The Bleeding Heart

David Didlake, NRP, APRN, ACNP-BC


Peer review provided by Dr. Steve Smith


A 55 y/o Male presents to a freestanding urgent care center with chest discomfort, left arm pain, nausea, and diaphoresis. He reports to staff that for the past two months, approximately, he has experienced intermittent dyspnea on exertion when walking the dog, particularly when scaling an incline. He admits to a mostly sedentary lifestyle, however denies any smoking, orthopnea, paroxysmal nocturnal dyspnea, or peripheral edema. His father and brother both died of myocardial infarction at ages 61 and 45, respectively.

Here is the time-zero ECG (0939 hours).

There is appreciable STE aVR with near-global STD that appropriately maximizes in Leads II and V5, and thus suggesting a circumstance of generic, diffusely populated, circumferential subendocardial ischemia versus occlusive coronary thrombus. [1]

The issue of supply-demand mismatch at the subendocardial level can be attributed to many external factors that exacerbate the shortcomings of suboptimal coronary flow (e.g. pre-existing, stable atherosclerosis) amidst any state of global duress – to include hypertension, hypoxia, tachycardia, hypotension, sepsis, and GI bleed, for example. There may even be significant overlap between these factors.

The patient was found to be hypertensive and treated accordingly. Although the blood pressure resolved, his pain, however, did not. It persisted with episodic waxing / waning. No ECG’s were recorded during this time. The poorly mitigated symptoms concerned the providers enough to arrange transfer to a PCI center. Below is the patient’s ECG just prior to transfer, and during a phase of symptom resolution (1154 hours).

There is attenuated aVR STE along with mostly resolved STD. However, a more significant finding has emerged – Pattern A Wellens reperfusion T waves in V3-V5 to suggest that the patient’s conundrum all along was occlusive coronary thrombus. The distribution of findings is consistent with the LAD, of which is now open with improved TIMI flow.

The ECG’s were sent to the PCI center, and the providers in the respective ED identified the T wave characteristics mentioned above. STEMI was activated and the patient went to Cath on arrival. Advanced multi-vessel disease was found with stents deployed to the mid-LCx (80% stenosis), D1 (90% stensosis), and the pLAD (95% stenosis). Of these, the pLAD was determined to be the acute culprit.

Next-day Echo demonstrated 55% LVEF, mild concentric LVH, Grade I diastolic dysfunction, and minimal anterior wall motion abnormality. Peak Troponin I 2.397 ng/mL. Below is the ECG at 0649 hours.

There is evolution from Wellens Pattern A to Pattern B, now inclusive of V6.

As discussed, subendocardial ischemia is a consequence of global supply-demand mismatch that ameliorates upon addressing, and mitigating, the underlying cause.

Subendocardial ischemia pattern on the ECG:

  • STE aVR with, or without, STE V1

  • Global STD that is maximal in Leads II / V5

Strategies and tactics include serial ECG’s with emphasis on re-evaluation after one, or multiple, external factors (listed above) have been addressed accordingly. Does the ECG normalize? Or, is there persistent ischemic presentation, especially with unremitting symptoms? It’s judicious, then, to arrange for coronary angiogram.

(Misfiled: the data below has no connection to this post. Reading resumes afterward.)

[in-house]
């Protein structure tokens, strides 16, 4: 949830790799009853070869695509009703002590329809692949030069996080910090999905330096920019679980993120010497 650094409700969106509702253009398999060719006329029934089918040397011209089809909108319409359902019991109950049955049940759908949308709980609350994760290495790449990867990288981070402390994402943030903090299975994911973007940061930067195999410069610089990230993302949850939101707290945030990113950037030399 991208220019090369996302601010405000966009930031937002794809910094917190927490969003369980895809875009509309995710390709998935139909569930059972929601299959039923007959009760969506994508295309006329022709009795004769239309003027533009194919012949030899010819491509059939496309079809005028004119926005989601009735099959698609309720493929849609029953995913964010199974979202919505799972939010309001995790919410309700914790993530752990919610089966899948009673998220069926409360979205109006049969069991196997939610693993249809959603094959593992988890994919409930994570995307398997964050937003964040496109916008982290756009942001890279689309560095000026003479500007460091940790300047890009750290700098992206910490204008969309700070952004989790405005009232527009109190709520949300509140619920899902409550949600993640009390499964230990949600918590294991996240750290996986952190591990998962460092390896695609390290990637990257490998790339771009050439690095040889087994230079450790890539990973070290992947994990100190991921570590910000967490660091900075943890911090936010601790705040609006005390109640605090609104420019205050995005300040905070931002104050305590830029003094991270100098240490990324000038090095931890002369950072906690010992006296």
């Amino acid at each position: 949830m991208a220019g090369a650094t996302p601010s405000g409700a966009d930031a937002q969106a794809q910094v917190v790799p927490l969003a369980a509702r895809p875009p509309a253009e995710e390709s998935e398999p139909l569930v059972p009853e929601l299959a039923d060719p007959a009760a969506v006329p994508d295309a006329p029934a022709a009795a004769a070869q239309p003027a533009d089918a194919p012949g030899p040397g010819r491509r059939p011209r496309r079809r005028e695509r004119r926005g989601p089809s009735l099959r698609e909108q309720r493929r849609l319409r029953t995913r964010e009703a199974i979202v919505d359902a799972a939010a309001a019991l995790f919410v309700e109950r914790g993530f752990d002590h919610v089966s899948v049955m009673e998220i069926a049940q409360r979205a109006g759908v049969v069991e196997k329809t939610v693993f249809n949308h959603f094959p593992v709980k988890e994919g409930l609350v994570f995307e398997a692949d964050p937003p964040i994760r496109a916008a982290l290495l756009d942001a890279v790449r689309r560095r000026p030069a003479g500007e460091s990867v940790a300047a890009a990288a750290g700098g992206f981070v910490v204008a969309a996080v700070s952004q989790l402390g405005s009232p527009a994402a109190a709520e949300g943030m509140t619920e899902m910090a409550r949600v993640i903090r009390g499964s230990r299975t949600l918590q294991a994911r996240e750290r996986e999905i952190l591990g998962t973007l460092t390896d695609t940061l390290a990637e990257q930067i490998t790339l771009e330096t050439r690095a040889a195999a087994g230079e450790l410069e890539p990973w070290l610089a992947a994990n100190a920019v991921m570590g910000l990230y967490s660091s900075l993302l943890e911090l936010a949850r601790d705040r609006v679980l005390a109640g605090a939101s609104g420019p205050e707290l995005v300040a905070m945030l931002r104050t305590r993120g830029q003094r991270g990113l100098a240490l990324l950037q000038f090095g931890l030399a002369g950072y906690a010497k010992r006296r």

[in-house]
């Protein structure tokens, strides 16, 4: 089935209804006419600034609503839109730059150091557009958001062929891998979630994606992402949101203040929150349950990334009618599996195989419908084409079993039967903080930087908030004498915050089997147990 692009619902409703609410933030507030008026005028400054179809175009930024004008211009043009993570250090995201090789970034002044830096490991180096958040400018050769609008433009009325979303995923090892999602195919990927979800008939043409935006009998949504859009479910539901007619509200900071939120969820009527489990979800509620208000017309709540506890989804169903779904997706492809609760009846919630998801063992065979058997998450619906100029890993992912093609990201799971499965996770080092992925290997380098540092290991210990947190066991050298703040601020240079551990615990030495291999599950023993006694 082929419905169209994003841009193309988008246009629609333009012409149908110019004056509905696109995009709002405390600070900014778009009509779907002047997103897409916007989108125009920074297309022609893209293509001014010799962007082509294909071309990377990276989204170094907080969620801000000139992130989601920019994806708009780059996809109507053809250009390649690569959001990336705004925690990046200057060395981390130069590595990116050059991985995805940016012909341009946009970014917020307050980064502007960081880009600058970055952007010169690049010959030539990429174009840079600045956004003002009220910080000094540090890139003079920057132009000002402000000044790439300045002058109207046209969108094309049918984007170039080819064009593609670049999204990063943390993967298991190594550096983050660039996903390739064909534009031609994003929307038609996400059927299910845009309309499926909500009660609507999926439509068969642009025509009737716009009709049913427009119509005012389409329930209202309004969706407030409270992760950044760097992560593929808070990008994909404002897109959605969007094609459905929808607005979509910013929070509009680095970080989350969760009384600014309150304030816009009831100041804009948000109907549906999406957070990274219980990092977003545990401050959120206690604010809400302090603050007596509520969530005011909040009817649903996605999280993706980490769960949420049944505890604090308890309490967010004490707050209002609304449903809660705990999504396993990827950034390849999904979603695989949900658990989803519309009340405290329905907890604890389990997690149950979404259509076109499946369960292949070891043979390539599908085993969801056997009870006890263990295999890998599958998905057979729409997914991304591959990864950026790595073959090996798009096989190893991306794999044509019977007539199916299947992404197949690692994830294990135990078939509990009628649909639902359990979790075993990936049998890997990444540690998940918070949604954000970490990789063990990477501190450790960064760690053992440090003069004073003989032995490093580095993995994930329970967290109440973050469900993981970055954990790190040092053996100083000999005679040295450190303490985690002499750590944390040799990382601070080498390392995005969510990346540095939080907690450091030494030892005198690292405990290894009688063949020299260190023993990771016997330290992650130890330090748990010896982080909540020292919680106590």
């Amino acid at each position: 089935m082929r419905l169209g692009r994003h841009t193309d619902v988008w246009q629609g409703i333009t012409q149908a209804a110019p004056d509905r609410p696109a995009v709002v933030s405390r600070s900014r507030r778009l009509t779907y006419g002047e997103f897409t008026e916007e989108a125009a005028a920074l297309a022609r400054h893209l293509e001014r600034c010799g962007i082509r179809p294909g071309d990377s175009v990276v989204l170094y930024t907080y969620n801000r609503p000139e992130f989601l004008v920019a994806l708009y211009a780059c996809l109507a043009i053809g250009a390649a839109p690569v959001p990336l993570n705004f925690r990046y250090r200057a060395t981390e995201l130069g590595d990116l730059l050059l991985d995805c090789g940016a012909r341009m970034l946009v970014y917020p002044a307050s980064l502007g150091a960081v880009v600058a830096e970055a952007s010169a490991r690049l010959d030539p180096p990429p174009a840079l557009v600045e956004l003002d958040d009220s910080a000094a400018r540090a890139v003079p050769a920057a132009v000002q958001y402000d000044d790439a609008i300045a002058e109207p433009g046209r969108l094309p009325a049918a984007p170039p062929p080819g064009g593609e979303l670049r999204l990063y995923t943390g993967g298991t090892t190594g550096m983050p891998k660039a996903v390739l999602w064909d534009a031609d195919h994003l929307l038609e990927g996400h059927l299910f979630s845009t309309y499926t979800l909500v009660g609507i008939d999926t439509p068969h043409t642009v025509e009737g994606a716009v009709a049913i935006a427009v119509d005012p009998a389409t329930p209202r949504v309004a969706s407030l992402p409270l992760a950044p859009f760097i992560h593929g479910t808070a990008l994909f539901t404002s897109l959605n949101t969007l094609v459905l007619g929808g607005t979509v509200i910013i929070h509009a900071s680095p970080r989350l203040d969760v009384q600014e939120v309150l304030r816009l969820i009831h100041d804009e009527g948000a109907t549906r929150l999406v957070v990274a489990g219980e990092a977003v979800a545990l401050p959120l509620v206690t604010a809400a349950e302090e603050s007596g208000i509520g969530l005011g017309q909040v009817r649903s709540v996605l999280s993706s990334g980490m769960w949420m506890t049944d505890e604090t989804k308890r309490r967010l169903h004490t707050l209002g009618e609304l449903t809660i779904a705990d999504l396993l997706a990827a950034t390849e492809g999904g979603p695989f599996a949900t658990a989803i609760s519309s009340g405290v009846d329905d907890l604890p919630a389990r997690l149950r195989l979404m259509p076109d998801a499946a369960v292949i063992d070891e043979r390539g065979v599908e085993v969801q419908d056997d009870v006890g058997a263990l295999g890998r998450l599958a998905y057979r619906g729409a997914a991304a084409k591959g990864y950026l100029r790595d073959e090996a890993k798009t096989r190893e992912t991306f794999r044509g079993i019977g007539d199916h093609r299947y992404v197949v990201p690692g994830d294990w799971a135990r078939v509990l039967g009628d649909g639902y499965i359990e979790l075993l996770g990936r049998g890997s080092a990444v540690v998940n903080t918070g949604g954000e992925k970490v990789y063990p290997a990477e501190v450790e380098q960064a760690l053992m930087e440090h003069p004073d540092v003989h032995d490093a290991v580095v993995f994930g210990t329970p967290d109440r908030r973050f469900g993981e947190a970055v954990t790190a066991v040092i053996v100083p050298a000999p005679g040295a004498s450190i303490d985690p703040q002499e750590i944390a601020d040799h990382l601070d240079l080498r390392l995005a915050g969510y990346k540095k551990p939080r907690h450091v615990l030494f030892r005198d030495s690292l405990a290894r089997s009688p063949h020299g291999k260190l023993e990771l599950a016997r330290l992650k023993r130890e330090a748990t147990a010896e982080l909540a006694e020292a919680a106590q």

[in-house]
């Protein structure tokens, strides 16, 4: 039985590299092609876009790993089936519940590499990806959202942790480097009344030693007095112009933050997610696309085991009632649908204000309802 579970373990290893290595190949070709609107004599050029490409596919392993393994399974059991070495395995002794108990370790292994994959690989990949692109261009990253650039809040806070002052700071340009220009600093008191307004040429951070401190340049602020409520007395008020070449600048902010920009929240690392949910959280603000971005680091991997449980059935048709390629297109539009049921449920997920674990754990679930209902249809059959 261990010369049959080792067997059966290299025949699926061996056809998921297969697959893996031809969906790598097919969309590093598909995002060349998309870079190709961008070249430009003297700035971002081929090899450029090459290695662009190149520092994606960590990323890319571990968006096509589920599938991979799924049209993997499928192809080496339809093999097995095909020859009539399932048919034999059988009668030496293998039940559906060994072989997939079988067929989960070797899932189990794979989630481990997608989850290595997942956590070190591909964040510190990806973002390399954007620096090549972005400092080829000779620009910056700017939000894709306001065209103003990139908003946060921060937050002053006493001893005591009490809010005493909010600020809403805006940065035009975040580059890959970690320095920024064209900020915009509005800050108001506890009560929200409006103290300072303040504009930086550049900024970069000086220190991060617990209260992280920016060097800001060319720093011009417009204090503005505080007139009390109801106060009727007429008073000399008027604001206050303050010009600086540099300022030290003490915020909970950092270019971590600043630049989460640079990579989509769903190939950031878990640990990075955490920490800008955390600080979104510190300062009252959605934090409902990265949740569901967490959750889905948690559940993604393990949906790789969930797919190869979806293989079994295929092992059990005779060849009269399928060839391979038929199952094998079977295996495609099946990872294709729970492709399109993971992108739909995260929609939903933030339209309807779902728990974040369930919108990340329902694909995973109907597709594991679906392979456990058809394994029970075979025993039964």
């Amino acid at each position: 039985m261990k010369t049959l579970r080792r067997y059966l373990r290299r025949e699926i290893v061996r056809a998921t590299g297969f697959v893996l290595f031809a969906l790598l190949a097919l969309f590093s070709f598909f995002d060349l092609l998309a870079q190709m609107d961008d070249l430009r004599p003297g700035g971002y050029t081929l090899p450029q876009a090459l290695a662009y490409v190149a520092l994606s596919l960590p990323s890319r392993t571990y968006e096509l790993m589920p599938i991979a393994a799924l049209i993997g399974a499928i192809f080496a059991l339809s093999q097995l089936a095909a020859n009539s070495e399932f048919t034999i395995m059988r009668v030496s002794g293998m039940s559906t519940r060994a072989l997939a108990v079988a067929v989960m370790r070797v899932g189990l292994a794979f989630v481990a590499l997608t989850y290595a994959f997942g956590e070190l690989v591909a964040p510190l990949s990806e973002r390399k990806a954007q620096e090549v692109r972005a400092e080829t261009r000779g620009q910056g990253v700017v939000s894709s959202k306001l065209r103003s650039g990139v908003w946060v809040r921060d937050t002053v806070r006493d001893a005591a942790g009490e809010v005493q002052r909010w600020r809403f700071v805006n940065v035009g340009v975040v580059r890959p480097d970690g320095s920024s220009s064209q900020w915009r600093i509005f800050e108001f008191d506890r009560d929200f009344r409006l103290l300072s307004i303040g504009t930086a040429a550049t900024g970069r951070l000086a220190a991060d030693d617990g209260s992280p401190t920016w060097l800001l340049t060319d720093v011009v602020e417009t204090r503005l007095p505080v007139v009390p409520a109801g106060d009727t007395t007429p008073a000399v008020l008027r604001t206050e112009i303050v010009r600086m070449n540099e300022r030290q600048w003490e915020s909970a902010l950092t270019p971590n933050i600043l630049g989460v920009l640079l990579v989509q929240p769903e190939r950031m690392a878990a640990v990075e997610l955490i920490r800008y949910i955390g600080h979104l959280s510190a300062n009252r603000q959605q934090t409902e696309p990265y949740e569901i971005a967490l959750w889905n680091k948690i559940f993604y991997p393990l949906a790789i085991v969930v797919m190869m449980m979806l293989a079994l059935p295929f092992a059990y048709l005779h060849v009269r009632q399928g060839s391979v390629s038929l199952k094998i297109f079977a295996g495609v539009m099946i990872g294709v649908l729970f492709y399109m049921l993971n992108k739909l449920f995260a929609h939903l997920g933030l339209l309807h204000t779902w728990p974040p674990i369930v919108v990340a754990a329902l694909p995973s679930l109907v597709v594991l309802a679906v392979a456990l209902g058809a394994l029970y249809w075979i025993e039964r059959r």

Coronary occlusion, however, might be present concurrently with subendocardial ischemia on the time-zero ECG, or evolve into such. In this case, the problem is not purely a consequence of external factors (e.g. elevated BP), but rather directly correlated with coronary obstruction and stymied TIMI flow. What patterns, then, exist for which we should surveil when the ECG masquerades as generic supply-demand mismatch?

There are four patterns that readily come to mind, but I should emphasize that those addressed here are not the only times in which OMI bleeds through the characteristic ECG signatures of subendocardial ischemia. Each and every ECG, especially in a clinical presentation consistent with Acute Coronary Syndrome, absolutely requires scrutiny. The purpose here is to detail the patterns which, I believe, tend to “leap off” the page. Dedicated followers of the Smith ECG Blog know that the STD of true subendocardial ischemia does not localize, yet some of the examples listed below demonstrate the opposite, and were subsequently labeled “diffuse ischemia” or “generic subendocardial changes” as a diagnosis of convenience.

Aslanger Pattern

Amidst otherwise characteristic subendocardial ischemia on the ECG there is also:

  • Inferior STE isolated to Lead III

  • STD in any of V4-V6 (but not in V2) with a positive, or terminally positive, T wave

  • ST segment in V1 > V2

From LITFL Blog

The basic concept is a far rightward injury vector that combines the STE of aVR and Lead III. [2]

deWinter Pattern

aVR STE could very well be trivial in this unique circumstance. deWinter often deceives the casual eye masquerading as “generic ischemia” because of the near-global STD. But what makes this pattern unique, and demonstrably separates it from true subendocardial ischemia, is the following:

  • Dramatic upsloping of the STD across the precordium (and limb leads, if implicated)

  • Hyperacute T waves

deWinter pattern is both static and persistent up to the point of invasive procedure, and associated with considerable loss of myocardium despite successful PCI [3].

Max STD V2-V4

The maximal STD vector of subendocardial ischemia is directed to Leads II and V5. But when shifted to any of Leads V2-V4, this suggests an injury vector directed posteriorly [4].

From Smith ECG Blog

LCx occlusion

There is aVR STE with broad STD, appreciable in both Leads II and V5. However, the maximal STD in this case is V3.